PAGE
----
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“What Facebook Knows,” July/August 2012

“There can be no concern for privacy when you voluntarily give up your personal information.”
Peter Glassman, Schaumburg, Illinois

FACE FACTS Michael Wolff’s takedown of Facebook’s advertising strategy (“The Facebook Fallacy”) wasn’t the only piece from our July/August issue to draw hundreds of letters and comments—but it was the one with the most passionate objections. “Wow, what an incredibly ignorant understatement of Facebook’s raw power in numbers,” wrote Fremitus in an online comment. “To actually think that they will just use 10-year-old concepts (pop-ups and banners) as their big idea is ludicrous. The biggest reason to go public is to have cash on hand, and for what? For buying smaller companies that are doing innovative things. That’s the big idea, someone else’s. Just like Google and everyone else.”

AnsonA4 wrote in to thank Wolff for the article and claimed, “It made me think deeply about the situation. In the end, however, I think you are absolutely wrong about the demise of Facebook. Right now the majority of Facebook’s revenues come from display advertisements, yes, but that will change in the future. They will start selling products similar to Amazon—you will be able to buy movies and music, and advertising will become much more rich. You’re almost completely ignoring the power and value of the information that Facebook already has and is gaining every day. There really is no clear way of stopping Facebook at this point—the information they have is too valuable and marketable.”

Our related cover story on Facebook’s use of our personal data, “What Facebook Knows,” by senior IT editor Tom Simonite, inspired Peter Glassman of Schaumburg, Illinois, to wonder if we have any right to demand our privacy with regard to Facebook in the first place. “There can be no concern for privacy when you voluntarily give up your personal information. And for what? It’s not like giving your personal info to a bank and they give you a credit card in return. What does Facebook give you? More advertising.”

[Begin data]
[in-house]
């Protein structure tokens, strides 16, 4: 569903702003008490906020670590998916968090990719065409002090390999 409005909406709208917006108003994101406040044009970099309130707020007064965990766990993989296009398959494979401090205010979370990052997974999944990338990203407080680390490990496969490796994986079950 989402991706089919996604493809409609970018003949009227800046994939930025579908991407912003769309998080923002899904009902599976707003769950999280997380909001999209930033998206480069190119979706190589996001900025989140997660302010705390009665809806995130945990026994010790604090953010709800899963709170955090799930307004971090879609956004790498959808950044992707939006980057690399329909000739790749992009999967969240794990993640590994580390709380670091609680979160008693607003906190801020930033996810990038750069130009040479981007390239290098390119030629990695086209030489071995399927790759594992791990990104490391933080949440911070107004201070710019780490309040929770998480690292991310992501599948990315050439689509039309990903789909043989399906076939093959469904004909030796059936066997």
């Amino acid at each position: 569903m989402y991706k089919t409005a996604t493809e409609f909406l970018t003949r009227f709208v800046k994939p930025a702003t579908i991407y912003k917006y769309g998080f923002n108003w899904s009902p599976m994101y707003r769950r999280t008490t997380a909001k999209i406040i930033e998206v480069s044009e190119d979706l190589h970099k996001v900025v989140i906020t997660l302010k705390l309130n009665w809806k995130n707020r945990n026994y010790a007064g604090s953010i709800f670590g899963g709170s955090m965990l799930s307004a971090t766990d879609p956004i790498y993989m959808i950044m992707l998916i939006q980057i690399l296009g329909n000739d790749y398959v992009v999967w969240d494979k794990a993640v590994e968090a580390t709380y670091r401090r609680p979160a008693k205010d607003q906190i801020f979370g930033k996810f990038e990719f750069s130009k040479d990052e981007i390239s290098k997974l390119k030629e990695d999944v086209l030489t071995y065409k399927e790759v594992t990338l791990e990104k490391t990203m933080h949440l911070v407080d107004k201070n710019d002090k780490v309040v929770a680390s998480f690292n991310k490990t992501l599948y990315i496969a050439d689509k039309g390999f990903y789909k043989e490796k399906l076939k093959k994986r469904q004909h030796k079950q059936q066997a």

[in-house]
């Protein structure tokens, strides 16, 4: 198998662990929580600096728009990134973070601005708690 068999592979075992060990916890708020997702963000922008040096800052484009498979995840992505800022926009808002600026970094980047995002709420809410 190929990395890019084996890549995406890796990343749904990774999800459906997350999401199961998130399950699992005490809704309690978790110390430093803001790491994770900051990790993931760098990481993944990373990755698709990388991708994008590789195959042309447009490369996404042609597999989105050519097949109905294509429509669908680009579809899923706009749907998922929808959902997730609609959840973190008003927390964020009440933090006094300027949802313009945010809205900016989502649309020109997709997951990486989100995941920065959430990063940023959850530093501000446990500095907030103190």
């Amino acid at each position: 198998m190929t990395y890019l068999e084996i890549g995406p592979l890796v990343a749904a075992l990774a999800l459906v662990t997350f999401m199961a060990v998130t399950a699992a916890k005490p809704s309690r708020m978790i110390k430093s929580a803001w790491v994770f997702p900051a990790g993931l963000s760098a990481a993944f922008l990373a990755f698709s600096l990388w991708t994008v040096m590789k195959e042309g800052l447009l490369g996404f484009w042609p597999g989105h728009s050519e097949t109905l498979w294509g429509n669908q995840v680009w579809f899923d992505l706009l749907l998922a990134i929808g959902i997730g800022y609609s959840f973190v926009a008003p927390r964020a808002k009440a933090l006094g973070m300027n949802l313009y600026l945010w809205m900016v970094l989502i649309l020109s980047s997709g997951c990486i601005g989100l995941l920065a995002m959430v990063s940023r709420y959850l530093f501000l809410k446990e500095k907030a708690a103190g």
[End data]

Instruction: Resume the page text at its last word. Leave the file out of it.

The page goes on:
CHEAPLY GREEN In “The Great German Energy Experiment,” our chief correspondent, David Talbot, investigated Germany’s ambitious plans to slash its greenhouse-gas output. One online commenter, Elidyl, took a look at the cost of those plans and found them downright cheap. “Talbot writes: ‘Various economic think tanks predict that the country will spend somewhere between $125 billion and $250 billion on infrastructure expansion and subsidies in the next eight years.’ Another way to look at it: initial projections for the costs of Fukushima are running around $81 billion for three power plants in meltdown. Alternatively, the Iraq War ran into the range of $300 million a day. The Germans have the strongest economy in Europe. It looks very good to me.”

HOW’S THE VIEW IN THERE? In “You Will Want Google Goggles,” Farhad ­Manjoo suggested that we’ll quickly get over the dork factor and instead focus on the utility of Google’s upcoming augmented-reality glasses. Windchaser thought that sounded just about right: “It was only a year or two ago that I first saw a ‘link to Facebook’ button at the bottom of a news article, and it seemed like such a natural addition to Facebook’s abilities. Now I notice the lack of such a button. We’re social creatures. I think the Google Goggles will just keep taking this further.”

REGRETS, WE’VE HAD A FEW Another ferocious online debate erupted around editor in chief and publisher Jason ­Pontin’s review “Why Publishers Don’t Like Apps,” which discussed Technology Review’s unsatisfying experience developing an iPad app with a replica of the magazine. Although some readers praised Pontin for his honesty, others felt he’d bailed out on the project too quickly. “It is sad to read an article so full of disappointment and frustration,” wrote RJH. “Although it feels like the iPad has been around for a long time, it has been only two years since we’ve had it in our hands. This is an early market. Don’t blame it on apps. The format doesn’t matter—it’s your content that attracts readers and advertisers.”

Other readers felt Pontin nailed it: “I kind of suspect that the majority of people who are most offended by Mr. Pontin’s reasoning have an economic stake in app development,” wrote Josefski. “Most people’s criticism boils down to: ‘You should have tried this proprietary solution instead of the other proprietary solution’ or ‘You should have hired better developers.’ Neither of which addresses the core issue, which is that publishers are content providers, not software companies. That is why markup languages were created—so publishers don’t have to waste their time with code.”

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